• Yes, you are right. Obesity and BMI are not the issue.

    Body size is not a behavior!

    As long as we define obesity as the problem, we are eliminating the possibility of a solution. We need to re-define the problem so that it CAN be solved. We need a definition that allows anyone, of any size, to succeed in the short term and in the long term. First, I will clarify some of the harm and dangers of defining obesity as the problem. Then, I will propose a new definition of the problem that we can solve as health professionals, as individuals, and as a society.

    Instead of a “war on obesity” that often feels like a war on obese people, there is a new peace movement: “Health At Every Size” (HAES).

    As a lifestyle coach, psychotherapist, and personal fitness trainer, I work with people of all sizes, especially large size. In the years since I started in 1980, I have had the pleasure of watching hundreds of people make substantial changes in their lives. I have seen people improve many measures of their health: lowering cholesterol, lowering blood pressure, improving blood glucose levels, increasing exercise stamina, and improving functioning in daily activities. I have also seen many people lose weight as a side effect of their healthy living actions.

    Unfortunately, I have also seen the harmful results of a focus on weight or body size. With this focus, large people are seen as the walking embodiment of “the problem”. They are seen as wrong, bad, even villainous … and they internalize these feelings. Let’s look at how this prevents large people from taking better care of themselves. Consider how feeling like this can discourage large people from participation in an exercise or fitness program.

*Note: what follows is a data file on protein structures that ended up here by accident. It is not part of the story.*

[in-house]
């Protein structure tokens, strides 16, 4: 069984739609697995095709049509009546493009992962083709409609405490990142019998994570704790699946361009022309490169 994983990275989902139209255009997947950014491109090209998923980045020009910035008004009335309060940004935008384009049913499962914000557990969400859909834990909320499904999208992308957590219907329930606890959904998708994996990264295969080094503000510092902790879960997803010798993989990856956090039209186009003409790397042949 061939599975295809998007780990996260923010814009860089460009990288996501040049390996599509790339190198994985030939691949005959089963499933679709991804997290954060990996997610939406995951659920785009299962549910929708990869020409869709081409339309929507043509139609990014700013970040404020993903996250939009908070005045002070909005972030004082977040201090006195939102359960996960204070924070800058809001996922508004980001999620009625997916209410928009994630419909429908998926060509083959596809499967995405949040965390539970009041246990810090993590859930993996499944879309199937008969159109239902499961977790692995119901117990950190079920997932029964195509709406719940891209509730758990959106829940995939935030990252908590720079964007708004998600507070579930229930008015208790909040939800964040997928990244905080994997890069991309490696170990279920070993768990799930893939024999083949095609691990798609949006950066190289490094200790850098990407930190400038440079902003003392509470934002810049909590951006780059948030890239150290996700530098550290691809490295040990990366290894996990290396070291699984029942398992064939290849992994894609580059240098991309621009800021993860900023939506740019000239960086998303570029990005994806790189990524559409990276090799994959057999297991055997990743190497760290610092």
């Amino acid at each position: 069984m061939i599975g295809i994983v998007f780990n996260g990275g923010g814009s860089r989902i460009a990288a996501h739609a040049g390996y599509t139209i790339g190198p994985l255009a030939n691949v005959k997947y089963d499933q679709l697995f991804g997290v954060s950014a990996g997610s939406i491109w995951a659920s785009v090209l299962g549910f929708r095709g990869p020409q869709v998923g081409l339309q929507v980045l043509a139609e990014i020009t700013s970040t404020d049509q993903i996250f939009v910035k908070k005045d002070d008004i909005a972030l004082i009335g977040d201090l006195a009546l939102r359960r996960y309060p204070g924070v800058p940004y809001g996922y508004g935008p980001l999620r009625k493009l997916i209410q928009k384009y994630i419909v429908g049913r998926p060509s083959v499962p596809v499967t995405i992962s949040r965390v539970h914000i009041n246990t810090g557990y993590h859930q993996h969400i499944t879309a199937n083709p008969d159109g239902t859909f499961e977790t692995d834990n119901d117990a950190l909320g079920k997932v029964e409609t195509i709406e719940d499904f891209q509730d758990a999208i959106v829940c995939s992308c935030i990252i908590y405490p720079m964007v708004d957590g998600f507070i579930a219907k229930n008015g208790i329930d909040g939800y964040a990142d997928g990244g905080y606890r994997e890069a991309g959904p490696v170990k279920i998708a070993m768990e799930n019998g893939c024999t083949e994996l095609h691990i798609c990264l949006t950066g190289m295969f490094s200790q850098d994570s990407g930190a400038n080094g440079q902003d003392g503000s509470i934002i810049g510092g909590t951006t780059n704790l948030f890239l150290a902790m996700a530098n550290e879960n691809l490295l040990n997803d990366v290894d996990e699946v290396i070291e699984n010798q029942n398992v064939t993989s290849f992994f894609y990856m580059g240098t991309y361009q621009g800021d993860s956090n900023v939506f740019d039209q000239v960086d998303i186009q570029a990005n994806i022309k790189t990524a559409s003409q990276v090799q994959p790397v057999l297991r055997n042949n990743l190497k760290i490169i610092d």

Think about fitness:

    When a large person walks into a traditional fitness facility, they are often scorned or taunted by patrons. Instructors frequently talk down to them and provide exercises that do not accommodate the unique biomechanics of a large body. What is a warm up to the 110 pound instructor is quite an aerobic activity for the 280 pound exerciser. Without a warm up, the large person simply cannot succeed at the workout. Everybody needs a warm up. Without basic physiological needs being met, the large person has even more difficulty with the workout. They feel like a failure when they have difficulty with the exercises. Often, large people are traumatized by their experiences with fitness rather than helped.

    If the problem is defined as “obesity”, then it seems like having a large body size is the obstacle to fitness. Actually, some of the real obstacles to fitness for large people are the hurtful attitudes and lack of information about exercises for diverse body types. Defining obesity as the problem inhibits development of fitness for people of all sizes and reduces fitness opportunities for large people. Without comfortable, enjoyable, effective fitness opportunities, how can large people find health? How can we, as a society, as health professionals, and as individuals provide health for all sizes?

    Think about medical care: